Aggie Bonfire was born from the Aggie Spirit. Motivated by a strong desire to show their love for Texas A&M, cadets burned the first Fightin’ Texas Aggie Bonfire to celebrate a football victory. As the tradition grew, the spirit stayed the same.

This spirit is still alive, perhaps stronger, after the 1999 collapse.

When Aggies gather at Bonfire Memorial at 2:42 a.m., it is a time to remember the students we lost, students who demonstrated what it truly means to be an Aggie. It is said when you step into one of the 12 portals that surround the Spirit Ring, you are stepping into that student’s life for a moment. The 12th Man doesn’t just stand at football games — we stand to honor our fallen.

Bonfire Remembrance is reminiscent of that initial gathering of Aggies, those cadets simply wanting to celebrate their love for their school. We come together every Nov. 18 to demonstrate our respect for our past. We will never forget where we came from, especially after the period of changes Texas A&M has undergone.

We will never forget. This is why Bonfire Remembrance is so important. Bonfire should not be remembered only as a tragedy. It was a time where camaraderie and teamwork were at the forefront of every Aggie’s mind. It was a time when the Aggie family came together. Bonfire will never be gone as long as the Aggie Spirit survives. Bonfire was a tangible symbol of what Aggies can do when they band together with a common goal. Together, we can achieve anything.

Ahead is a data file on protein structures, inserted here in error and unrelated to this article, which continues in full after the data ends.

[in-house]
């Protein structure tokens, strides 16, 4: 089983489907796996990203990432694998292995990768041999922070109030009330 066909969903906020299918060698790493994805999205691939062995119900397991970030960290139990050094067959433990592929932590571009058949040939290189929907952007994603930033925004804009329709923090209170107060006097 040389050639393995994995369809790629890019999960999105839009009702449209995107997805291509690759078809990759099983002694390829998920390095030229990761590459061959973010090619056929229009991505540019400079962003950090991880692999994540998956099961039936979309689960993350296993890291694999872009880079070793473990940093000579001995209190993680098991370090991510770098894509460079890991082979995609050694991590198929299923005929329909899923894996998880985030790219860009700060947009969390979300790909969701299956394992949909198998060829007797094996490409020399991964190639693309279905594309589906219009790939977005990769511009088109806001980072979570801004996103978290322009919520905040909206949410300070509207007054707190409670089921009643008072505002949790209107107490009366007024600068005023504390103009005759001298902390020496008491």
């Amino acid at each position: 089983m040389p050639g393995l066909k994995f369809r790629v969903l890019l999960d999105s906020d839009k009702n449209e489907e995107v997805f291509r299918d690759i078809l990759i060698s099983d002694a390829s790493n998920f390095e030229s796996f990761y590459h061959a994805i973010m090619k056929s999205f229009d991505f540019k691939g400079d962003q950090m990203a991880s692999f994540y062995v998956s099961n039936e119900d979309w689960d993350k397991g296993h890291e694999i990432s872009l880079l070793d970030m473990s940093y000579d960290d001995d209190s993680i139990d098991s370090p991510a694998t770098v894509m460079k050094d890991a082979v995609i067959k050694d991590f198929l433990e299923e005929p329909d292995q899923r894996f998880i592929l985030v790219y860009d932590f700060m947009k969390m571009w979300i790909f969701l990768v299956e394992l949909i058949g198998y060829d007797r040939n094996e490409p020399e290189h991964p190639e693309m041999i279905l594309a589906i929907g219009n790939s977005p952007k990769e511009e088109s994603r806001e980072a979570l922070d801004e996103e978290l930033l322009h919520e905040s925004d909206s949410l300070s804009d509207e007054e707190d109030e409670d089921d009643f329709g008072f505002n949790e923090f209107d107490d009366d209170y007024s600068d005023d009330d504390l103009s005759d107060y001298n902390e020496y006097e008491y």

It is with the Aggie Spirit that we honor our past and envision our future — a future where the togetherness and pride that Bonfire fostered thrives. Our past created the foundation for Aggies today; our service and respect are clear evidence of that.

The future of Bonfire Remembrance has officially been passed to the students. Previously, the Bonfire families organized the ceremony, but now Traditions Council has taken that role. Traditions Council is striving to ensure that 20, 30 or even 50 years from now, students will know what Bonfire meant to this campus and how hurt it was after the collapse. It is not just the responsibility of Traditions Council, however, to see that this ceremony continues. It is also yours.

Bonfire Remembrance is a chance to reflect on what Bonfire means to you. For some it was a joyful experience — time spent building this symbol of the Aggie spirit with their classmates. For most students, Bonfire is a remote tradition spoken about only in the past, something that will never be fully understood or experienced by current and future students. This ceremony provides an opportunity for both views to unite as one, if only for a moment.

Yes, it will be cold. Yes, it’s early. But as the 12th Man, this shouldn’t matter. Bonfire Remembrance needs to be held with the same reverence that Silver Taps and Muster are held. Aggies honoring Aggies — this will never change. Make Bonfire Remembrance a priority. The Aggie Family will honor those we lost in 1999, together. Bonfire may have evolved as a tradition, but the Aggie Spirit remains the same.

During the roll call Tuesday morning for the twelve, all Aggies will carry the message of Bonfire. Those lost will always be “here.” We will always remember.

Allyson Heil is a member of the E. King Gill subcommittee and agricultural communications and journalism senior.

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